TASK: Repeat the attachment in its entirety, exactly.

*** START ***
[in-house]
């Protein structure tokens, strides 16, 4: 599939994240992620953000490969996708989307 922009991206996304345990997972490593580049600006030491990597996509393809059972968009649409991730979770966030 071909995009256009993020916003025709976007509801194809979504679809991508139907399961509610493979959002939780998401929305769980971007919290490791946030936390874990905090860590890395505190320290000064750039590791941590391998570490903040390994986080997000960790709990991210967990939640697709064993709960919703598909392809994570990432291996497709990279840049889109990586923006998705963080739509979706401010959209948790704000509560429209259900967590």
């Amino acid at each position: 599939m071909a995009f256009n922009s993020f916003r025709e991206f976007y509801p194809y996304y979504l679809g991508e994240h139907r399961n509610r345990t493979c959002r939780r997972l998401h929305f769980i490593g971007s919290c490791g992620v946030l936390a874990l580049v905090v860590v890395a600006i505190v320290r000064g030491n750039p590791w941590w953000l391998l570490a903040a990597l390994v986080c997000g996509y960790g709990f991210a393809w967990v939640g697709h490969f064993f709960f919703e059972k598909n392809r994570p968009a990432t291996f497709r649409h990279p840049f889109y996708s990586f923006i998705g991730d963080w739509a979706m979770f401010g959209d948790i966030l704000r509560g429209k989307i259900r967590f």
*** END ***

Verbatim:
[in-house]
């Protein structure tokens, strides 16, 4: 599939994240992620953000490969996708989307 922009991206996304345990997972490593580049600006030491990597996509393809059972968009649409991730979770966030 071909995009256009993020916003025709976007509801194809979504679809991508139907399961509610493979959002939780998401929305769980971007919290490791946030936390874990905090860590890395505190320290000064750039590791941590391998570490903040390994986080997000960790709990991210967990939640697709064993709960919703598909392809994570990432291996497709990279840049889109990586923006998705963080739509979706401010959209948790704000509560429209259900967590």
């Amino acid at each position: 599939m071909a995009f256009n922009s993020f916003r025709e991206f976007y509801p194809y996304y979504l679809g991508e994240h139907r399961n509610r345990t493979c959002r939780r997972l998401h929305f769980i490593g971007s919290c490791g992620v946030l936390a874990l580049v905090v860590v890395a600006i505190v320290r000064g030491n750039p590791w941590w953000l391998l570490a903040a990597l390994v986080c997000g996509y960790g709990f991210a393809w967990v939640g697709h490969f064993f709960f919703e059972k598909n392809r994570p968009a990432t291996f497709r649409h990279p840049f889109y996708s990586f923006i998705g991730d963080w739509a979706m979770f401010g959209d948790i966030l704000r509560g429209k989307i259900r967590f």